The Human Stain (2003)

TOMATOMETER

AUDIENCE SCORE

Critic Consensus: Though the acting is fine, the leads are miscast, and the story is less powerful on screen than on the page.

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Movie Info

Coleman Silk is a man who, throughout his life, has been a master of deception and self-reinvention. As a promising college student, Coleman's first love, Steena, is shattered by a secret. Years later, as an esteemed professor, his career is ruined by false accusations. Now as he embarks on a scandalous affair with the mysterious Faunia, Coleman experiences an erotic reawakening that carries him back to the past. But with his resurrected passion also comes the threat of danger from Faunia's ex-husband, and Coleman is faced with the imperative to expose his true identity before it is too late.
Rating: R (for language and sexuality/nudity)
Genre: Drama , Mystery & Suspense
Directed By: Robert Benton
Written By: Nicholas Meyer , Nick Meyers
In Theaters: wide
On DVD:
Runtime:
Miramax Films - Official Site

Cast

Anthony Hopkins
as Coleman Silk
Nicole Kidman
as Faunia Farely
Ed Harris
as Lester Farely
Gary Sinise
as Nathan Zuckerman
Wentworth Miller
as Young Coleman
Jacinda Barrett
as Steena Paulsson
Harry Lennix
as Mr. Silk
Clark Gregg
as Nelson Primus
Lizan Mitchell
as Ernestine
Phyllis Newman
as Iris Silk
Margo Martindale
as Psychologist
Ron Canada
as Herb Keble
Mili Avital
as Young Iris
Kristen Blevins
as Young Ernestine
Anne Dudek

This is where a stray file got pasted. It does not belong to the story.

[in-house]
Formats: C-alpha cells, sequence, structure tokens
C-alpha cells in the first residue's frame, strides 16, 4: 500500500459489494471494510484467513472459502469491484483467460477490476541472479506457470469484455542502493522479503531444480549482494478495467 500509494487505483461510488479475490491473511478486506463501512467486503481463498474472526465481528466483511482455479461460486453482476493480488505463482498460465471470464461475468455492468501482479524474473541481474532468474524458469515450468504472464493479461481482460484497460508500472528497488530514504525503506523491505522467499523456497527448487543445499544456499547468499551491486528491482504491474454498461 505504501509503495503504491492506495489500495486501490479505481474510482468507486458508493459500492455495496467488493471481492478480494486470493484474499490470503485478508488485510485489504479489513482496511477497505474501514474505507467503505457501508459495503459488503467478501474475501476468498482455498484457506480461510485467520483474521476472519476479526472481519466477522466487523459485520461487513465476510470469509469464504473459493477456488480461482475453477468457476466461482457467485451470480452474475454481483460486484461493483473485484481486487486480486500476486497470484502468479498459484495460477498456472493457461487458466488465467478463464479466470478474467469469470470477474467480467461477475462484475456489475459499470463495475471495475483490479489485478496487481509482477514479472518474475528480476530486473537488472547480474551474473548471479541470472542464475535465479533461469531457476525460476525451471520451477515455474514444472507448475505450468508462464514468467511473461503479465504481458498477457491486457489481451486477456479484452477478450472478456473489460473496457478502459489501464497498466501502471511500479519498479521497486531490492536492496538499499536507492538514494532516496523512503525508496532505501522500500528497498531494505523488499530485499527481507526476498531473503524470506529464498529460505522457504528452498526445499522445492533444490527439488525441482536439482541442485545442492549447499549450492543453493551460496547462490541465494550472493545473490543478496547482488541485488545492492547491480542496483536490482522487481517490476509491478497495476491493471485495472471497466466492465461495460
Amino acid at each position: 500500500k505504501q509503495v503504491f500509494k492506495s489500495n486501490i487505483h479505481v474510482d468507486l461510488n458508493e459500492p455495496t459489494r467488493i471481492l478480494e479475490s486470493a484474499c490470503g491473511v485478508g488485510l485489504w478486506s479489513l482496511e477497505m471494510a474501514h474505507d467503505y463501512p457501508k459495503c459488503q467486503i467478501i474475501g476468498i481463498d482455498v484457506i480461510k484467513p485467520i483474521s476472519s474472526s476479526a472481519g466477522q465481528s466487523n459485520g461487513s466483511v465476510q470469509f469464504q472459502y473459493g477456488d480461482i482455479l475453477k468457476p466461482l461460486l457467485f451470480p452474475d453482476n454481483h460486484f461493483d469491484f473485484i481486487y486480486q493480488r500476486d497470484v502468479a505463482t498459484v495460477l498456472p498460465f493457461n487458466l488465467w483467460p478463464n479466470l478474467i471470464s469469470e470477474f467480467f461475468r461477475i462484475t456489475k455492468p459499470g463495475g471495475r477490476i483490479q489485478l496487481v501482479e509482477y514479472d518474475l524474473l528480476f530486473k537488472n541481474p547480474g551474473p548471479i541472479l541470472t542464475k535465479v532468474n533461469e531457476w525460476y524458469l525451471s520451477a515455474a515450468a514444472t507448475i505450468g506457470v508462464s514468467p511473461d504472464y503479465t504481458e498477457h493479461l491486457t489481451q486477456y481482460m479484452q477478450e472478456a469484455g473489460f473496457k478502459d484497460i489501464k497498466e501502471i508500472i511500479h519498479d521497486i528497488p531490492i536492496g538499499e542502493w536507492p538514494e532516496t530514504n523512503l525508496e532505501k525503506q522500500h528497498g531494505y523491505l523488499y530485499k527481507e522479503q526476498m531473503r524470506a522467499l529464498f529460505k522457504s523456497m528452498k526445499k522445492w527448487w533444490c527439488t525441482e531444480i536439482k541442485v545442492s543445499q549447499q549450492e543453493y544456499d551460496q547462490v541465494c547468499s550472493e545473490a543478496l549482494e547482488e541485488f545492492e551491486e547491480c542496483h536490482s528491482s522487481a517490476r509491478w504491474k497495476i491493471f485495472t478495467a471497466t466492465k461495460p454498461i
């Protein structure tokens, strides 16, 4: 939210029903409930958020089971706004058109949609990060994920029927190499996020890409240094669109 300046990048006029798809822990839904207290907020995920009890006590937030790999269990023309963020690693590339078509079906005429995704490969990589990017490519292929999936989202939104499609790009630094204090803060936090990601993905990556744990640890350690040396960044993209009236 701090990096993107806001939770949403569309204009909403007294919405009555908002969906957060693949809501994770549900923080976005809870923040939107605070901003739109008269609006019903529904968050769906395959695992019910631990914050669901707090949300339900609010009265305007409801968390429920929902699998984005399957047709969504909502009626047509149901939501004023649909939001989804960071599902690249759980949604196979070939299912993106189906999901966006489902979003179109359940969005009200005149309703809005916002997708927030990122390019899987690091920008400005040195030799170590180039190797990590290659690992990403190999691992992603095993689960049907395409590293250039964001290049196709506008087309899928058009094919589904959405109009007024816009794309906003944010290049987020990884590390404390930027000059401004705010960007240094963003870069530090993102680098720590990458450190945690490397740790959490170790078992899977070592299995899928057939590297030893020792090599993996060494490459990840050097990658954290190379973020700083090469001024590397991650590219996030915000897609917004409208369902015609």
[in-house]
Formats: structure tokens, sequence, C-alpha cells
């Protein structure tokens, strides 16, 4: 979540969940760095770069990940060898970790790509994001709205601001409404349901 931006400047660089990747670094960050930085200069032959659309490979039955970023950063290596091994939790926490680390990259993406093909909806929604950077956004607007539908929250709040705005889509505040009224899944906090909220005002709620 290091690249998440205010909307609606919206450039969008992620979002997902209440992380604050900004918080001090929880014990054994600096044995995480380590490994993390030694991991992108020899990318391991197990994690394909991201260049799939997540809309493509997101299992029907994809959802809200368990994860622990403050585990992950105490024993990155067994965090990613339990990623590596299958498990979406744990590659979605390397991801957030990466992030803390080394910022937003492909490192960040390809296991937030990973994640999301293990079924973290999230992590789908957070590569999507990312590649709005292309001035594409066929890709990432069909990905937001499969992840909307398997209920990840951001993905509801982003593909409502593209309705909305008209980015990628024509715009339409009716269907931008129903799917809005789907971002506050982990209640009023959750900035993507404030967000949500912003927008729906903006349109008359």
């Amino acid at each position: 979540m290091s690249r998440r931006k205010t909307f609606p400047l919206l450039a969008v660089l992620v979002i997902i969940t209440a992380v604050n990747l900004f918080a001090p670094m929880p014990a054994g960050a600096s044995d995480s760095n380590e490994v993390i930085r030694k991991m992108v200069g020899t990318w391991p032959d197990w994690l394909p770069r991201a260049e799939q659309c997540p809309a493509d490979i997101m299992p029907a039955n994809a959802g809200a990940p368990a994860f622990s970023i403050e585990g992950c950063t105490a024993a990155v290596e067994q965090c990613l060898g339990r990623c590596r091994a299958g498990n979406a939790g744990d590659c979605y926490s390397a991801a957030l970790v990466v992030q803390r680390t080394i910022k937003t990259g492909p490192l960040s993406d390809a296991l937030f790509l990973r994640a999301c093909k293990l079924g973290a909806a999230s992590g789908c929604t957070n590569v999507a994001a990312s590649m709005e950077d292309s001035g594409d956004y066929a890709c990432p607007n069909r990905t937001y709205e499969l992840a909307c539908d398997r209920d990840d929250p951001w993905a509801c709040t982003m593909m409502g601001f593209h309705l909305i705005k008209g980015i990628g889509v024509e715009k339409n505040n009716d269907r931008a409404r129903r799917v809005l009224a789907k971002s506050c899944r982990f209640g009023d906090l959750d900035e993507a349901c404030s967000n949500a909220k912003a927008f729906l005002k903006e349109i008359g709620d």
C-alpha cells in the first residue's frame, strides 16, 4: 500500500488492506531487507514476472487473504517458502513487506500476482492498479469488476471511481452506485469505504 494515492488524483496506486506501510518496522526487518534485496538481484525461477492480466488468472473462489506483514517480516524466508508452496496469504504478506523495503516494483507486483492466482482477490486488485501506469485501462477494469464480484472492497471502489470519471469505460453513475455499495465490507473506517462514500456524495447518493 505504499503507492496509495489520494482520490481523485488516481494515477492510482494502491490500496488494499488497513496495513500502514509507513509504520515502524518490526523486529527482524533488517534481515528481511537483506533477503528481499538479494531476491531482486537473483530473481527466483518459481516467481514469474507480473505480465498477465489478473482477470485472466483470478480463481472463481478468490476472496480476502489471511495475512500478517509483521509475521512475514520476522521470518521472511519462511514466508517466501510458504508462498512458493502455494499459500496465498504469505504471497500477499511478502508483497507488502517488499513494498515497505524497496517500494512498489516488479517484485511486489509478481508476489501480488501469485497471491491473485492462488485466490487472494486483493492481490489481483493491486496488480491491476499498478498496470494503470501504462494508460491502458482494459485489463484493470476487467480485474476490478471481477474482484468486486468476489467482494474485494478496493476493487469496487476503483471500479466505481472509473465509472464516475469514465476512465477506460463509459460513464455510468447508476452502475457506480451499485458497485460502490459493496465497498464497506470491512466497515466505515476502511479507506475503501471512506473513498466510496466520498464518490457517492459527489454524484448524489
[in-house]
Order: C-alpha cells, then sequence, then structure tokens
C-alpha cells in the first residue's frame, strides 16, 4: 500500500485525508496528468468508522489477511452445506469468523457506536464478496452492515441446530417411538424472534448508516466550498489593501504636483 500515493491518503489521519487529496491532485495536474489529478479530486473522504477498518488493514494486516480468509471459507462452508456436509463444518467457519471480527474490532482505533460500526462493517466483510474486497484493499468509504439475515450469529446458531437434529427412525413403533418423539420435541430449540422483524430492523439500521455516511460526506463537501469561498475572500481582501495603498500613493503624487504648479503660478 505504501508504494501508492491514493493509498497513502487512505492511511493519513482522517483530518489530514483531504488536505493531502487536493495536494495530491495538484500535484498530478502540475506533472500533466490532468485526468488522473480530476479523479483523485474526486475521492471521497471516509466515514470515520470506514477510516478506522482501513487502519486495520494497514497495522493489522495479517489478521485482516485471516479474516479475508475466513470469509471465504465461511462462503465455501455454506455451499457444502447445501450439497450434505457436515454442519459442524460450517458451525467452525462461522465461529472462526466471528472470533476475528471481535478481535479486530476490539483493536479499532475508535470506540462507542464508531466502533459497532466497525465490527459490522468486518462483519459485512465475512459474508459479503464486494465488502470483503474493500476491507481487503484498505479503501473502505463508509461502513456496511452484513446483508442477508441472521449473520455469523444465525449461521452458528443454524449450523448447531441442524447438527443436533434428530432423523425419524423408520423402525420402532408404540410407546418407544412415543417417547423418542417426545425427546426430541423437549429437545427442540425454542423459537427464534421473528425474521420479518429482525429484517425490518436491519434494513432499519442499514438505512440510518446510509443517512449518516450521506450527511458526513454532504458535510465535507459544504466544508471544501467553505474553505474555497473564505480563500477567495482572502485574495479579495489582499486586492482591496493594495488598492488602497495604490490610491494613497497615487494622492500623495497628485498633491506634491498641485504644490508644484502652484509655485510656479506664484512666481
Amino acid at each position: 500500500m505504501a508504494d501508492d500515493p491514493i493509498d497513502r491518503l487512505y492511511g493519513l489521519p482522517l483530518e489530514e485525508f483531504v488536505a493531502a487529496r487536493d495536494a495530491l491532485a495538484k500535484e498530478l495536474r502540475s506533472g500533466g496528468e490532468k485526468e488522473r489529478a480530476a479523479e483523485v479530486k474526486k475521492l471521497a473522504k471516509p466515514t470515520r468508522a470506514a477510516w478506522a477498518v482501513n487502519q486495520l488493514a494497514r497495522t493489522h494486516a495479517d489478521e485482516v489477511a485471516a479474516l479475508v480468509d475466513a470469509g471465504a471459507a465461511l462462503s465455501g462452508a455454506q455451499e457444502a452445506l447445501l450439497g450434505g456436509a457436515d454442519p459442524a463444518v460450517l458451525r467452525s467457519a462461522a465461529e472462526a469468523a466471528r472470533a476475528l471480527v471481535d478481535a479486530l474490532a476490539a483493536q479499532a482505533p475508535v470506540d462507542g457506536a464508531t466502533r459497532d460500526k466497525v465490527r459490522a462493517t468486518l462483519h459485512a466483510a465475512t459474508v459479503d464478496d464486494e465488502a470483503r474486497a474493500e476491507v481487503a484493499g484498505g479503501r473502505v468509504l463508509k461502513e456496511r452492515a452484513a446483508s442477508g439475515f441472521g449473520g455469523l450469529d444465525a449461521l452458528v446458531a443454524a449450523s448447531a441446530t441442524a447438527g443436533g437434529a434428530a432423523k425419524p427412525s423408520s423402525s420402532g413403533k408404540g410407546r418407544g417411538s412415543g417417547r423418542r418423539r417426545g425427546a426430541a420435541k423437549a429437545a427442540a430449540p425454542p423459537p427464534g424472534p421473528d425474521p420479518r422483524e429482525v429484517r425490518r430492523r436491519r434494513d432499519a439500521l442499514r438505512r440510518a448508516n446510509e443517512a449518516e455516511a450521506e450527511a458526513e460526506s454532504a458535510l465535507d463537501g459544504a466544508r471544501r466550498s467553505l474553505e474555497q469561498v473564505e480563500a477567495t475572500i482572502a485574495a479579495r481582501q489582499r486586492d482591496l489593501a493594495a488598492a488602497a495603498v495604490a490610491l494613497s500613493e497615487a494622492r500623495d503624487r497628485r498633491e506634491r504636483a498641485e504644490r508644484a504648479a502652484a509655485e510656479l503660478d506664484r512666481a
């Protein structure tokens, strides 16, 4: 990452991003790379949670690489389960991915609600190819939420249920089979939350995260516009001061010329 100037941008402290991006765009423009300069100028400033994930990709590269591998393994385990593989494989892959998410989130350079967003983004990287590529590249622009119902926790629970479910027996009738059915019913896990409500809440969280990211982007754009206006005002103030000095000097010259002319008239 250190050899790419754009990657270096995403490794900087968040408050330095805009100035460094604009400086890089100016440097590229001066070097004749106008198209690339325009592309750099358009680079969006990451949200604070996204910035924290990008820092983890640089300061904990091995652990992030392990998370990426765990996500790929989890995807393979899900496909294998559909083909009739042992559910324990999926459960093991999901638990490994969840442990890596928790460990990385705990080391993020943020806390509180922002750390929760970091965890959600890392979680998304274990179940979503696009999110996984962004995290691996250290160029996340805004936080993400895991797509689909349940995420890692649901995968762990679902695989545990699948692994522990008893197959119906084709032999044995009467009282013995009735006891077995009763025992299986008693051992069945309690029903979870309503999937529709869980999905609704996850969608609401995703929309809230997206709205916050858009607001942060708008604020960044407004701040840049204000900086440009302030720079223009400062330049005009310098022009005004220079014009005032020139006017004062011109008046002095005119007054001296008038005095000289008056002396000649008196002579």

as Lisa Silk
Mimi Kuzyk
as Professor Delphine Roux
John Finn
as Louie Borero
Jeff Perry
as Tennis Player
Rick Snyder
as Tennis Player
Danny Stone
as Tennis Player
Vite DeFilippo
as Mark Silk
Robert Higden
as Jeff Silk
Vlasta Vrana
as Solly Tabak
Richard Mawe
as Doc Chizner
Tom Rack
as Bobcat
Allison Pratt Davis
as Diner on the Train
Vito DeFilippo
as Mark Silk
Bill Rowat
as Swift
Richard Russo
as Faculty Committee Member
Andrew Forge
as Faculty Committee Member
Stella Arroyave
as Faculty Committee Member
Jude Beny
as Sally
Frank Proctor
as Announcer
Deano Clavet
as Boxing Coach
Sylvain Dore
as St. Nicholas Referee
Neville Edwards
as Colmeman's Cornerman
Phillip Collete Gervais
as Train Conductor
David Allison
as Diner on Train
Charles W. Gray
as Minister
Edward Lafferty
as Rally Protesters
Steven Grise
as Rally Protester
Luc Morisette
as Street Photographer
Kim Gandol Ferenczi
as Rally Protester
Terry Haig
as Police Officer No. 2
Laurent Imbault
as Administrative Officer
Sylvain Landry
as Maitre D
Pierre Yves Leblanc
as Naval Recruiter
Nwamiko Madden
as Young Man on the Porch
Luc Morissette
as Street Photographer
Philip Pretten
as Record Store Manager
Jessica Shutle
as Student
Kate Whitney
as Mrs. Primus
Brea Asher
as Primus's Secretary
Russell Yuen
as Chinese Waiter
Jimmy Chang
as Chinese Restaurant Owner
Lydia Zadel
as Nature Center Girl
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News & Interviews for The Human Stain

Critic Reviews for The Human Stain

All Critics (150) | Top Critics (44)

No excerpt available.

Full Review… | October 31, 2007
Newsweek
Top Critic

No excerpt available.

Full Review… | February 26, 2007
Entertainment Weekly
Top Critic

No excerpt available.

Full Review… | February 8, 2006
Time Out
Top Critic

No excerpt available.

Full Review… | August 7, 2004
New York Magazine/Vulture
Top Critic

One of those films that makes you say, 'That was powerful. Now what the hell was it about?'

Full Review… | November 3, 2003
Slate
Top Critic

... solid but not great.

Full Review… | November 3, 2003
Ebert & Roeper
Top Critic

Audience Reviews for The Human Stain